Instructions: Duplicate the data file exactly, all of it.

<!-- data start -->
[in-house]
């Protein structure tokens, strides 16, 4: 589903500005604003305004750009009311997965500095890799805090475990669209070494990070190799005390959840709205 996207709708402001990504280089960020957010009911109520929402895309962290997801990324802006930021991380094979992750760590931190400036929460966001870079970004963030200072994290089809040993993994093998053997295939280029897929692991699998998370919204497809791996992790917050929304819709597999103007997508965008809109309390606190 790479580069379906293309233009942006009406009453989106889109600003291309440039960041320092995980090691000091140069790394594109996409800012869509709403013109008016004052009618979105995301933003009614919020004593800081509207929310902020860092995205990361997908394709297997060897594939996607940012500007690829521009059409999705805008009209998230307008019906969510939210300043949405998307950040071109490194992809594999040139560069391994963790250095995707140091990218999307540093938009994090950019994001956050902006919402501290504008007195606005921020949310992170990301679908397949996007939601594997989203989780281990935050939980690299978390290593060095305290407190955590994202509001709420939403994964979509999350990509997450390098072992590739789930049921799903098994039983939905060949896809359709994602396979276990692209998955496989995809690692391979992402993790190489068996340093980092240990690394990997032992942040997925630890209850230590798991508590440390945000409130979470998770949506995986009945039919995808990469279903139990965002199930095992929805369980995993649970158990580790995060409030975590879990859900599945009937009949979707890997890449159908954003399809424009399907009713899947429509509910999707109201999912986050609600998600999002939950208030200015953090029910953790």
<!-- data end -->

[in-house]
């Protein structure tokens, strides 16, 4: 589903500005604003305004750009009311997965500095890799805090475990669209070494990070190799005390959840709205 996207709708402001990504280089960020957010009911109520929402895309962290997801990324802006930021991380094979992750760590931190400036929460966001870079970004963030200072994290089809040993993994093998053997295939280029897929692991699998998370919204497809791996992790917050929304819709597999103007997508965008809109309390606190 790479580069379906293309233009942006009406009453989106889109600003291309440039960041320092995980090691000091140069790394594109996409800012869509709403013109008016004052009618979105995301933003009614919020004593800081509207929310902020860092995205990361997908394709297997060897594939996607940012500007690829521009059409999705805008009209998230307008019906969510939210300043949405998307950040071109490194992809594999040139560069391994963790250095995707140091990218999307540093938009994090950019994001956050902006919402501290504008007195606005921020949310992170990301679908397949996007939601594997989203989780281990935050939980690299978390290593060095305290407190955590994202509001709420939403994964979509999350990509997450390098072992590739789930049921799903098994039983939905060949896809359709994602396979276990692209998955496989995809690692391979992402993790190489068996340093980092240990690394990997032992942040997925630890209850230590798991508590440390945000409130979470998770949506995986009945039919995808990469279903139990965002199930095992929805369980995993649970158990580790995060409030975590879990859900599945009937009949979707890997890449159908954003399809424009399907009713899947429509509910999707109201999912986050609600998600999002939950208030200015953090029910953790």